Saturday, 6 February 2016

Star Wars Stormtrooper - Bandai 1/12 Scale Model Kit [Review: Part 1 of 3 - Unboxing and initial assembly]

With paint supplies for my Millennium Falcon project not forthcoming, I turned my attention to another Bandai Star Wars plastic model kit - the 1/12 Stormtrooper. Paint-wise, I have what's needed so it's a no-brainer to put the Falcon on hold and proceed instead with this elite soldier of the Empire. The review has been split into three parts starting with the unboxing and initial assembly; followed by completion of the assembly and further painting/decaling; before finally ending with the final paint details as well as poses to showcase the Stormtrooper's impressive articulation points/joints. 

Bandai Star Wars Stormtrooper 1/12 Scale Model Plastic Kit
Side views of the Bandai Star Wars Stormtrooper
Sprues were all neatly packaged in clear plastic - what I feel should be the industry norm

Instructions is the usual Japanese language only version but assembly is sufficiently simple and straightforward that translation into English, in my opinion, not needed at all. Just be aware of the orientation of the parts when putting them together and also be careful when cutting parts from the sprue so as not to cut off an essential joint ... and you should be just fine. 

Simple to understand diagrammatic instructions meant translations into English weren't needed

An early indication of this model kit being an easy one to build up can be seen in the number of sprues accompanying the kit - two large, two small - for a modest total count of parts.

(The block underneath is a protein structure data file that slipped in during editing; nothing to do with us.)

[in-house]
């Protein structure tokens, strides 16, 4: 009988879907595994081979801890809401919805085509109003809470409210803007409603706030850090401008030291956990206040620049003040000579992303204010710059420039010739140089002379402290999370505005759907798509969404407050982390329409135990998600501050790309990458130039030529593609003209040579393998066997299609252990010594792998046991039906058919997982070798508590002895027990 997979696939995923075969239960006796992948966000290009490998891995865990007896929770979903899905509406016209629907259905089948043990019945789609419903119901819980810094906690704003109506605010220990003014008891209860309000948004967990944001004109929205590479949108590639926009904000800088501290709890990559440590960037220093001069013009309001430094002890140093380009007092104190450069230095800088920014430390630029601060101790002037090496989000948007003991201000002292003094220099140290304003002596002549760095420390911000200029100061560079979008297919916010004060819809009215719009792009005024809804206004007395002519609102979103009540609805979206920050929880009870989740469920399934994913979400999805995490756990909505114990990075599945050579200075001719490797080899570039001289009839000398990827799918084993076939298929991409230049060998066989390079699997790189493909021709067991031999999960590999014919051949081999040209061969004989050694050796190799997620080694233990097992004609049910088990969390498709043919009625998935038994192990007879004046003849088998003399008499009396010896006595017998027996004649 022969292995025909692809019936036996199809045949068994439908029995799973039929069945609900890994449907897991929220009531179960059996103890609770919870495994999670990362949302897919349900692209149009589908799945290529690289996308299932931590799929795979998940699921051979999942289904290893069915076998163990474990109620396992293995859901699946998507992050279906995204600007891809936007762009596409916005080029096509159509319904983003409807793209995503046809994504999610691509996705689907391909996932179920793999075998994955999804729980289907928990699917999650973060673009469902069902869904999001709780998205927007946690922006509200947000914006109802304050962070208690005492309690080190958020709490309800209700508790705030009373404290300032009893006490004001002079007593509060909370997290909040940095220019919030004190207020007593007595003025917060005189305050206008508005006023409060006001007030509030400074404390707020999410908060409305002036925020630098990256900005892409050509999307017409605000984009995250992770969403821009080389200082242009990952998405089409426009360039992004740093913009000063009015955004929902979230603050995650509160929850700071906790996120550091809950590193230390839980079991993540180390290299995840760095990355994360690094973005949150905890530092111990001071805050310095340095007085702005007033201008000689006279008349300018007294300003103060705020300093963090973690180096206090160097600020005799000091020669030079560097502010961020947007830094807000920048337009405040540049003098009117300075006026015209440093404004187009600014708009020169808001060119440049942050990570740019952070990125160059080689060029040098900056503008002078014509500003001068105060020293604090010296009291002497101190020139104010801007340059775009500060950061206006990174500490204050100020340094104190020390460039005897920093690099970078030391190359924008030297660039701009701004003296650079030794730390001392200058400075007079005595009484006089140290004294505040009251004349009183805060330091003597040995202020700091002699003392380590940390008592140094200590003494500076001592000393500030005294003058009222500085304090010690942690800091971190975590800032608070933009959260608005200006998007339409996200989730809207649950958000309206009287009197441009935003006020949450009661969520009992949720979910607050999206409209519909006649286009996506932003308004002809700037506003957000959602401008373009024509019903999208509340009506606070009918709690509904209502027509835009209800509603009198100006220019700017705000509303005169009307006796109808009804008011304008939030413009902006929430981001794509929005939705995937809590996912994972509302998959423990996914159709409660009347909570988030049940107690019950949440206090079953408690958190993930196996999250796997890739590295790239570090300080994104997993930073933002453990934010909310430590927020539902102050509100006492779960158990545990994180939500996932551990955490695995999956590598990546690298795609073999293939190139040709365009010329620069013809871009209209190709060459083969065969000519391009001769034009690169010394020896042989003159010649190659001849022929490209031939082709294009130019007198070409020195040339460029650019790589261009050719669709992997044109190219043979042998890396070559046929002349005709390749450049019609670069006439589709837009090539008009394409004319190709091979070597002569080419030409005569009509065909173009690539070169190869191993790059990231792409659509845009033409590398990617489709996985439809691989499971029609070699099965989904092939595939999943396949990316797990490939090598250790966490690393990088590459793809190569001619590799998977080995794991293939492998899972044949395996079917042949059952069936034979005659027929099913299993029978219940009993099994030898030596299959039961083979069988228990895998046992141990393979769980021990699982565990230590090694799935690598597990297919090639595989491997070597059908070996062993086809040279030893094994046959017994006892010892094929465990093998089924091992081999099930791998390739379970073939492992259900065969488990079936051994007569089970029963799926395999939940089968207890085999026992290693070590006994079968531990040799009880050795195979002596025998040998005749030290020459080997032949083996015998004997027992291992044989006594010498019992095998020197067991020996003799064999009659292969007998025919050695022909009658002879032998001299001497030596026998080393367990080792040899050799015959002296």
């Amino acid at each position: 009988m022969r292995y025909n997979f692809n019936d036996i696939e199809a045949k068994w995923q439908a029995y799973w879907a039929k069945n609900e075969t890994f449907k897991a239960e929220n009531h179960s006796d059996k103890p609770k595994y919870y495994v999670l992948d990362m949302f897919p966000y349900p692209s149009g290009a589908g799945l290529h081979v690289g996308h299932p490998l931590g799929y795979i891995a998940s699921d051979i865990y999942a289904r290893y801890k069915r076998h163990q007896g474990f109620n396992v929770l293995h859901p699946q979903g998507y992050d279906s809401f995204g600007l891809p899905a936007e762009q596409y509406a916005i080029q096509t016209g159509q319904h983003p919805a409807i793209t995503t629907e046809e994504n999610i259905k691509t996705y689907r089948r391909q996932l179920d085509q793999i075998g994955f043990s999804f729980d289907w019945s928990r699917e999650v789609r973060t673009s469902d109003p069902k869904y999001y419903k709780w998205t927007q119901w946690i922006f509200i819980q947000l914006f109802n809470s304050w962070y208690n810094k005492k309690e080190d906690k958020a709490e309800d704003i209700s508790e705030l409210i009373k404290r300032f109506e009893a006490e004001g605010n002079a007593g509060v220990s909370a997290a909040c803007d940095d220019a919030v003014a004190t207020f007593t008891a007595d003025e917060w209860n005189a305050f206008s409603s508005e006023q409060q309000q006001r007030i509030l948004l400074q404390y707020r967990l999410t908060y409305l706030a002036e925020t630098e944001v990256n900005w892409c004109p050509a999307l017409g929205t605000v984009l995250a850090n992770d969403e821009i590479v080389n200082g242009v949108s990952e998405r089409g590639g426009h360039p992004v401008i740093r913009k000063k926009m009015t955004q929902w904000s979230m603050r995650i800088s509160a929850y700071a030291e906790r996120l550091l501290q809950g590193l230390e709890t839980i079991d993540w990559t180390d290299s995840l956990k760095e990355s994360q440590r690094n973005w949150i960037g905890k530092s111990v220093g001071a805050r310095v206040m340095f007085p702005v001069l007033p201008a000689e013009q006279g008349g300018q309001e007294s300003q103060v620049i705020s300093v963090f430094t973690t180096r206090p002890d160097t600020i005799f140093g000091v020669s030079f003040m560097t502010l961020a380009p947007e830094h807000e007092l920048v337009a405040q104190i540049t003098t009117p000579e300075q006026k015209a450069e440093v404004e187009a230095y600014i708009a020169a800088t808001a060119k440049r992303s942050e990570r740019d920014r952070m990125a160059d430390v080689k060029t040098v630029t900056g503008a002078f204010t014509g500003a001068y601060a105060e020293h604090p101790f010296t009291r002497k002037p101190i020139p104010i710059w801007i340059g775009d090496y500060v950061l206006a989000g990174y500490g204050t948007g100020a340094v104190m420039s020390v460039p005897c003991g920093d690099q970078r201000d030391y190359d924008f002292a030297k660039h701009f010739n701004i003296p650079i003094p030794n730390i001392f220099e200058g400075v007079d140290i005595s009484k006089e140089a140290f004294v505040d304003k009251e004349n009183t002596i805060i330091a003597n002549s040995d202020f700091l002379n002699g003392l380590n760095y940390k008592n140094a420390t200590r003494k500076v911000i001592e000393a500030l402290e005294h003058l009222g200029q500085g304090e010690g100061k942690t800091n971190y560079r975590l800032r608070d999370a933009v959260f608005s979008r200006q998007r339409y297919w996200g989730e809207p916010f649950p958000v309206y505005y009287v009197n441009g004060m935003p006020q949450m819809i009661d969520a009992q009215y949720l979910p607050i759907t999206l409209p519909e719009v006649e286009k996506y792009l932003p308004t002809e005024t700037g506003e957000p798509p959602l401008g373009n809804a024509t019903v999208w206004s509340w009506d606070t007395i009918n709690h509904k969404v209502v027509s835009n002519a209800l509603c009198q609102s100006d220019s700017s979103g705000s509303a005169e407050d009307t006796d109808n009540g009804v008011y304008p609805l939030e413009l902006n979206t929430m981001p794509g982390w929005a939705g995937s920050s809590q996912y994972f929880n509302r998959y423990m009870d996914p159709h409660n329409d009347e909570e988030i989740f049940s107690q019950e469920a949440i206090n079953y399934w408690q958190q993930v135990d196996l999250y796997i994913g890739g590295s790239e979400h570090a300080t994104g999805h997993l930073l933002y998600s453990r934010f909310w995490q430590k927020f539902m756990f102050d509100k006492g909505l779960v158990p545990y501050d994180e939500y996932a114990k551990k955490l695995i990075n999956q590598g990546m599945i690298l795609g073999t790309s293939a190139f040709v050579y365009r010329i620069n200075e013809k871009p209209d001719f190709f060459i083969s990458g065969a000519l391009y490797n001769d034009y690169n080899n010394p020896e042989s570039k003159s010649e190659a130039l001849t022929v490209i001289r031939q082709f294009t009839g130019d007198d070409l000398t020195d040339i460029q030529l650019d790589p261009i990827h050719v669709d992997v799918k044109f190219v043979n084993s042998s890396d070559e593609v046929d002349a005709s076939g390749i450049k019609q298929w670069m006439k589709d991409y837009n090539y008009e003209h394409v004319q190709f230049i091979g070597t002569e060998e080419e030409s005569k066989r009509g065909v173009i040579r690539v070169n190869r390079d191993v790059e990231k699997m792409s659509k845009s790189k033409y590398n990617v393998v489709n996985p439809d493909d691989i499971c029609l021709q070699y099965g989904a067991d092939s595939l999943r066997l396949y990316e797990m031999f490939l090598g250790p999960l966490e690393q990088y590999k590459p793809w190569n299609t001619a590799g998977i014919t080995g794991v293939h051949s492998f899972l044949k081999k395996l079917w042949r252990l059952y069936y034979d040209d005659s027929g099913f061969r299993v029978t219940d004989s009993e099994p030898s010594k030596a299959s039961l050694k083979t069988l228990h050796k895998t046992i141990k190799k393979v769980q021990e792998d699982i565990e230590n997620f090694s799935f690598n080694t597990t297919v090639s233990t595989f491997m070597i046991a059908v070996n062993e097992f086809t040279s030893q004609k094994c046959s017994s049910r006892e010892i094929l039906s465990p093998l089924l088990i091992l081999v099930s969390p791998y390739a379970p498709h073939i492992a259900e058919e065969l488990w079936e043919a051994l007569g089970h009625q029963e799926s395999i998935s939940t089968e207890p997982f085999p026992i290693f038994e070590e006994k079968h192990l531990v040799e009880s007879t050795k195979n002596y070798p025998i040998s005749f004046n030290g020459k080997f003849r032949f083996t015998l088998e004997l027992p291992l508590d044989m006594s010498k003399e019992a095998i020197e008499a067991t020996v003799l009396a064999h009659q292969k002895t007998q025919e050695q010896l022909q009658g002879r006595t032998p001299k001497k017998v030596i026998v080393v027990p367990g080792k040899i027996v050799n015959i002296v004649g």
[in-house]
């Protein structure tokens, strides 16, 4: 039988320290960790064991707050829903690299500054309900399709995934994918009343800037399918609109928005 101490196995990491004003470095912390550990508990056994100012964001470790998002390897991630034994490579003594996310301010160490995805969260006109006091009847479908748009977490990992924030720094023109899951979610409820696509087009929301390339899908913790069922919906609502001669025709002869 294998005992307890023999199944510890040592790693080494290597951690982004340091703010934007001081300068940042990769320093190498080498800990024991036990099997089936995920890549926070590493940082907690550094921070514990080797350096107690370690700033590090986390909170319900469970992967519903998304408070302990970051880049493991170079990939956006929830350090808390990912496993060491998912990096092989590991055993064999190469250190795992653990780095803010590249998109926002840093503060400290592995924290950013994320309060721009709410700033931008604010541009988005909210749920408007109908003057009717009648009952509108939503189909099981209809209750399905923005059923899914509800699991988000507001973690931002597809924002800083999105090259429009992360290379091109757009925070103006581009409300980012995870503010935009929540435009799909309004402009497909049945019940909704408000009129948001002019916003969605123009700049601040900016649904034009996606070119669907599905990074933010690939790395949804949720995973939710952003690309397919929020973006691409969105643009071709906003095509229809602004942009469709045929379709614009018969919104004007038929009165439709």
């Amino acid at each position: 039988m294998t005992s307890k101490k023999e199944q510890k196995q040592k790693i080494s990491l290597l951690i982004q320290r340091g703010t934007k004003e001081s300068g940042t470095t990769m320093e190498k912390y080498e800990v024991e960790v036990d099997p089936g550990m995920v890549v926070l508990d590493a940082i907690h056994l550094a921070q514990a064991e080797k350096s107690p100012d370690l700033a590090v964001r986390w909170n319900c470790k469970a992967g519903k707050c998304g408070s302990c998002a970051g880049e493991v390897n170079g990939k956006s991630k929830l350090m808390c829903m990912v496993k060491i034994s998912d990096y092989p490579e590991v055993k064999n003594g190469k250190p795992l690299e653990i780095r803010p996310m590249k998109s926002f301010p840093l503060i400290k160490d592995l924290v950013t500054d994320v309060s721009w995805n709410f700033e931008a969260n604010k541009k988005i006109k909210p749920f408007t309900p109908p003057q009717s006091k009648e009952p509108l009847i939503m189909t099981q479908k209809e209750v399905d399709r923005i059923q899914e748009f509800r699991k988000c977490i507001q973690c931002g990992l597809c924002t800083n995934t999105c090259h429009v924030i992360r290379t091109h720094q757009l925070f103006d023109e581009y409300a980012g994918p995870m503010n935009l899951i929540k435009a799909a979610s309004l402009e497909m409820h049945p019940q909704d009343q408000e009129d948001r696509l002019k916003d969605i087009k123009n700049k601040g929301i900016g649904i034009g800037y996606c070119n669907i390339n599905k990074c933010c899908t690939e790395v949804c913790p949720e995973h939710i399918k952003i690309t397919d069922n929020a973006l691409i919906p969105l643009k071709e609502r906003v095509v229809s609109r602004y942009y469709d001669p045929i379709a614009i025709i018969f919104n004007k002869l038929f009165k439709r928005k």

Sprue A: Weapons, interior body parts, hands, feet, etc
Srpue B: External armour, etc
Clockwise: Sprue PCF-6 (articulation joints), SWB-3 (base), water decals and stickers

Assembly began with the iconic Stormtroopers helmet, which is a simple process of snap-fitting all the parts together. With the exception of the helmet's tube stripes and aerator/mic tips, everything else was detailed using Bandai's water decals. In the end, I was pleased with how both turned out.     

Stormtrooper helmet parts herald the start of assembly, Step 1
Stormtrooper helmet: After assembly; then before and after decal/paints

Getting the torso together was equally quick and left me mightily impressed with Bandai's model engineers. All the separate parts fit snugly together with no glue needed at all and seems to be designed with the intention of allowing maximum articulation of the joints.

Step 2a: Assembly of the Stormtrooper's upper torso
Step 2b: Assembly of the : Stormtrooper's lower torso
Step 3 involved snap-fitting the helmet onto the torso